The refurbishment of Pretoria's old Agrivaal building, a block away from the Union Buildings, is the first building undertaken by the National Department of Public Works to achieve a green star rating and will become one of only three green buildings in the city.
An artist's impression of what the Agrivaal building is expected to look like upon completion at the end of next year.
The department did not disclose how much the refurbishment of the existing building and construction of a new section is expected to cost, nor which government department would eventually occupy it.
Marco Macagnano, who was involved in the design of the building and speaking on behalf of the directors of PKA International Architects and Francois van der Merwe Architects in Association, said a decision was taken to respect the form and aesthetics of the existing building with the design of the new section. This was done by designing the first three storeys in similar proportion to form a podium on top of which the remaining 10 storeys of glass, brick and concrete will curve their way into the city skyline.
Macagnano said that the architects designed the building to be unique to the city and it will be visible on the Tshwane skyline.
"Since it eclectically embraces the style and culture of the old and the new, it is representative of the spirit of government which it serves and the best way to describe the style is South African contemporary.
"While distinctly South African in style, it most certainly announces the country's readiness to compete globally in the high-level delivery of world-class government buildings," he said.
The Agrivaal building at the corner of Hamilton and Edmond streets is approximately 60 years old and has great historical significance due to the older corner building, which was mandated by the South African Heritage Resources Association to be preserved and refurbished.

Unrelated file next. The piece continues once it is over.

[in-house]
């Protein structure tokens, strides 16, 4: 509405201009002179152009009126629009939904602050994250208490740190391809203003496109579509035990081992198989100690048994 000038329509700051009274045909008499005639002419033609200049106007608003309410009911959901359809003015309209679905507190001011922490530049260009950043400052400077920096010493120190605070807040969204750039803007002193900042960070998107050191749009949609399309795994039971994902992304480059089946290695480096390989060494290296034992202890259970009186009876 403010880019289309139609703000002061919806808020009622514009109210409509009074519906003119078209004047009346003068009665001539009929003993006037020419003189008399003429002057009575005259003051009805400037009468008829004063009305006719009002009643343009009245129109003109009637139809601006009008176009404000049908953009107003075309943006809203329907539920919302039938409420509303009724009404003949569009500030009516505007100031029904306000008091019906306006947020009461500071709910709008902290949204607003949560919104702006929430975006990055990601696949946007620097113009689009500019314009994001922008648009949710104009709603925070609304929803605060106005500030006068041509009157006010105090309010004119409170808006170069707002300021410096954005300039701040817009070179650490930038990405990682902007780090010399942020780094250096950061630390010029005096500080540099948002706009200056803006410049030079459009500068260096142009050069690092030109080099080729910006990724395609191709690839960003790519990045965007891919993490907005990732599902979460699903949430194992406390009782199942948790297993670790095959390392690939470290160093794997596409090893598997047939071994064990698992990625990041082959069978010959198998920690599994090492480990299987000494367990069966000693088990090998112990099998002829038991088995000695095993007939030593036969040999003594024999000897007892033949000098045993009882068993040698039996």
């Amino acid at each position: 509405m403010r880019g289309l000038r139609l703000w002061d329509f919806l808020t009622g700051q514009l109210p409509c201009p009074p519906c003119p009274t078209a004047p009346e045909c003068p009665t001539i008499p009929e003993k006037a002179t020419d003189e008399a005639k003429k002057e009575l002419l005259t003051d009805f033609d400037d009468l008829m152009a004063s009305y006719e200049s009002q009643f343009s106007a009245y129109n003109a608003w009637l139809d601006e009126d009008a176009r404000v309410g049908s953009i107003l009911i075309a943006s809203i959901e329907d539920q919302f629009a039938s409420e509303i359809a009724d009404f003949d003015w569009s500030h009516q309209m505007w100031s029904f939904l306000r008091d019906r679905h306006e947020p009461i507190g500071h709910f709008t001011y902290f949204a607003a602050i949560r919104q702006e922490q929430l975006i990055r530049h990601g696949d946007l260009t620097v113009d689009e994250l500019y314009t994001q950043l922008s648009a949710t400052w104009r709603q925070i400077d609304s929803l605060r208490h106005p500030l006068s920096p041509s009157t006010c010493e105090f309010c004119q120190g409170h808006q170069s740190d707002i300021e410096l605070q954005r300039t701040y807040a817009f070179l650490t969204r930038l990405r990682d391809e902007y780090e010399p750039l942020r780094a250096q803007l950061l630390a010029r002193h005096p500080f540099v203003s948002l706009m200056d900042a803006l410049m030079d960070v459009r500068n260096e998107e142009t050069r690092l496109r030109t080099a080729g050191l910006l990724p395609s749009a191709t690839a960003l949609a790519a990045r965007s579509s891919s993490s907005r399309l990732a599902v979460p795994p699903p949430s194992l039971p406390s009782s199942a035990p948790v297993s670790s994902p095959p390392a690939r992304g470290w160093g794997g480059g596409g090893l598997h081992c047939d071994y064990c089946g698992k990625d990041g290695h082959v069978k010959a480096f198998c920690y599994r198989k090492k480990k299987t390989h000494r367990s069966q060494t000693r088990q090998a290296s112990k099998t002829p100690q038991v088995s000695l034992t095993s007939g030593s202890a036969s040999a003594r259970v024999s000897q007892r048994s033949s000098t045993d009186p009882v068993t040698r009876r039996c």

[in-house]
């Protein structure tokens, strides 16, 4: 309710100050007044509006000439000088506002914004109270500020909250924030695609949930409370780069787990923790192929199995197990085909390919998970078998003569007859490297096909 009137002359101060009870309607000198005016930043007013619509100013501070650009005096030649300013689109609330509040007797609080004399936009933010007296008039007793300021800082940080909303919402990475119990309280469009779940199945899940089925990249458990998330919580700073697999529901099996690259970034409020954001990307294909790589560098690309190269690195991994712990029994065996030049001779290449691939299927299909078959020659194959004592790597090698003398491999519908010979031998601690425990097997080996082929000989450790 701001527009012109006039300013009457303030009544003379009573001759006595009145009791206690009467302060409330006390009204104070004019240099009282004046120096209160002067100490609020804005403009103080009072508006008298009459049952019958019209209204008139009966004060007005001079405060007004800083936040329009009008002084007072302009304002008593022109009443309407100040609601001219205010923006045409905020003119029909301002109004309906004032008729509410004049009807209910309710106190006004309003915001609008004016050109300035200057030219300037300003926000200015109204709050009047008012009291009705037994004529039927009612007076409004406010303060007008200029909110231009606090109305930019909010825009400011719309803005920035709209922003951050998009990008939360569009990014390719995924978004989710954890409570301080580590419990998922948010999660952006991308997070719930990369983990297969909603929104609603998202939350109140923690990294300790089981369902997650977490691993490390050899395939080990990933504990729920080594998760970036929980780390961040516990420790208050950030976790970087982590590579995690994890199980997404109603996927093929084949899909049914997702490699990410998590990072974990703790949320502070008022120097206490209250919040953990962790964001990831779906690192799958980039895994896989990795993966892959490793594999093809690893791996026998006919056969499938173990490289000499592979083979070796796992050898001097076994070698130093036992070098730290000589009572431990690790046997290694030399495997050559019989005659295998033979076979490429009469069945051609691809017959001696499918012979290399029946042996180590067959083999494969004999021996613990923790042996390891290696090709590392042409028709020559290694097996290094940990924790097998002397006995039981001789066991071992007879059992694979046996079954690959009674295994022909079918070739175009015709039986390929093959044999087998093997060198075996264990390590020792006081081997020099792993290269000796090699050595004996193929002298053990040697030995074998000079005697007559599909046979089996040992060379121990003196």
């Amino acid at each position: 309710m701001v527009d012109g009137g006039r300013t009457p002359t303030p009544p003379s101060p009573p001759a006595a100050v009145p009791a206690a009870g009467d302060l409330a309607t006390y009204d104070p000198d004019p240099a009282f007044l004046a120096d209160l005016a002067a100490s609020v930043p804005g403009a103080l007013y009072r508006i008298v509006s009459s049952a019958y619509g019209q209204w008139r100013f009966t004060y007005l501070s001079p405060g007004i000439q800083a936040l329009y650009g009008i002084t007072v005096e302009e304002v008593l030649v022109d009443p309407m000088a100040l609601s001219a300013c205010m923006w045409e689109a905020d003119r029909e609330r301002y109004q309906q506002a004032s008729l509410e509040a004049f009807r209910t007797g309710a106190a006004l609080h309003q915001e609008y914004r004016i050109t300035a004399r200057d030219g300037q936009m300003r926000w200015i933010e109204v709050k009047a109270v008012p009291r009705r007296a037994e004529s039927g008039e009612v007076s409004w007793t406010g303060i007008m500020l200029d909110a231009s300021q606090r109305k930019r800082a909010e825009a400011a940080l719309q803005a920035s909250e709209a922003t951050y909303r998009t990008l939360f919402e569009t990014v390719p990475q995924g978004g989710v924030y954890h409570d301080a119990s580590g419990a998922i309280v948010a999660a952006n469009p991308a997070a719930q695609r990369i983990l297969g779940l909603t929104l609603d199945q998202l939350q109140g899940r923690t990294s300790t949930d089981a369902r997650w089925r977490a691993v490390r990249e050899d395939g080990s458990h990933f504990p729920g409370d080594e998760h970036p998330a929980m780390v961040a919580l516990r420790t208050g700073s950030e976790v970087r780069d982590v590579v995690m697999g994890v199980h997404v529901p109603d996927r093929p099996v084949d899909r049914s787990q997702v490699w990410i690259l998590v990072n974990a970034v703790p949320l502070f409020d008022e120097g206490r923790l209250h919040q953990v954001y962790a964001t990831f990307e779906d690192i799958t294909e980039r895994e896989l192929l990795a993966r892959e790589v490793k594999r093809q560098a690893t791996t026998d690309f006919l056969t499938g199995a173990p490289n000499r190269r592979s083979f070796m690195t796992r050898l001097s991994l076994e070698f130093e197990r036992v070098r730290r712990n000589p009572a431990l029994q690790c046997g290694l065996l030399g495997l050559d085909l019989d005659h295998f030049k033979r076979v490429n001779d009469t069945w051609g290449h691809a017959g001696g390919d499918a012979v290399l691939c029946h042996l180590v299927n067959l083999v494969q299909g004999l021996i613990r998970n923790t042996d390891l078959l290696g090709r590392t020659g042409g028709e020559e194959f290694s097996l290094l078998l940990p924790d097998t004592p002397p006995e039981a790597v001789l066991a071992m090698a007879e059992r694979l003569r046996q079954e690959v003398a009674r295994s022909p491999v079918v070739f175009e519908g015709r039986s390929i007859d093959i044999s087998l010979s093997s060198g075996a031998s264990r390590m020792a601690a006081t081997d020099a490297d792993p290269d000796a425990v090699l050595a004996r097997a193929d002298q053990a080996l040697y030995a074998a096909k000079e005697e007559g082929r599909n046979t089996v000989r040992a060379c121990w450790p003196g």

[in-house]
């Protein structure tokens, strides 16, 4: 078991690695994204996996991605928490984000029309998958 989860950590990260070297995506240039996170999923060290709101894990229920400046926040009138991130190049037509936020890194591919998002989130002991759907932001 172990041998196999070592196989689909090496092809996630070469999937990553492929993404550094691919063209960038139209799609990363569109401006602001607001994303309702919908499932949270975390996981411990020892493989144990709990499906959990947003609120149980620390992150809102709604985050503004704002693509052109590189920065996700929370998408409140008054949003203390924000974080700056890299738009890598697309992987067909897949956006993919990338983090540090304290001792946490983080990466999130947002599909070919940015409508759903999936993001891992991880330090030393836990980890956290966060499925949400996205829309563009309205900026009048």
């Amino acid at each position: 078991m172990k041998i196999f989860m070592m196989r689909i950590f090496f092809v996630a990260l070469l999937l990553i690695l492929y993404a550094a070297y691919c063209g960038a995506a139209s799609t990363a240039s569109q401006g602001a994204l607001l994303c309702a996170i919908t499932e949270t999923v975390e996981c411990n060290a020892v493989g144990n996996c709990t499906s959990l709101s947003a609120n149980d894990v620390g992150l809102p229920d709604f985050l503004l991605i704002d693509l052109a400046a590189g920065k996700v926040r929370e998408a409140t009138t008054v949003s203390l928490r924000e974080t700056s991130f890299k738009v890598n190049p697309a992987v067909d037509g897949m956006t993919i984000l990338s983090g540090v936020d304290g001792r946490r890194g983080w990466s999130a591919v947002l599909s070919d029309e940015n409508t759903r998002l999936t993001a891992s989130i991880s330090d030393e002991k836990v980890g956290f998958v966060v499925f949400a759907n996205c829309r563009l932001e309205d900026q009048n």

"Much work was done to ensure that the structure of the old building and the new building tied in perfectly to make the transition as seamless as possible," Macagnano said.
PKA International Architects and Francois van der Merwe Architects in association designed the building in order to ensure that it would be awarded four stars by the Green Building Council of South Africa, which is globally recognised for its independent accreditation in recognising excellence in sustainable and green building design.
"Once completed, the building will reach a new standard of energy efficiency, using far less electricity than a standard office building of similar size, while promoting optimised user environmental quality and occupancy comfort," he said.
Most of the material used in the construction that started in April last year, is recycled, locally sourced and environmentally friendly.
The building is expected to be completed at the end of next year.
"The interior finishes of the existing building are all restored and re-fitted, ensuring nothing goes to waste, while exterior windows and interior services are being upgraded to elevate building performance to the highest level in modern office design," Macagnano said.
The building will have a state-ofthe-art management system which monitors lighting and air-conditioning levels in all areas of the building, ensuring these are on only in areas where people are present.
Further, water will be harvested on the roofs for re-use in irrigation of new roof gardens which will ensure the building re-introduces more green area to a site than it had previously, even though the footprint of the building occupies most of the site.
Macagnano said water will also be recycled inside the building for re-use in the flushing of cisterns and urinals.
Another innovation of this building is the characteristic of its adaptability to changing tenant requirements.
"Should the tenants grow, shrink or change, the interior space planning can be completely reconfigured without damage or disruption to the building or its services," he said.
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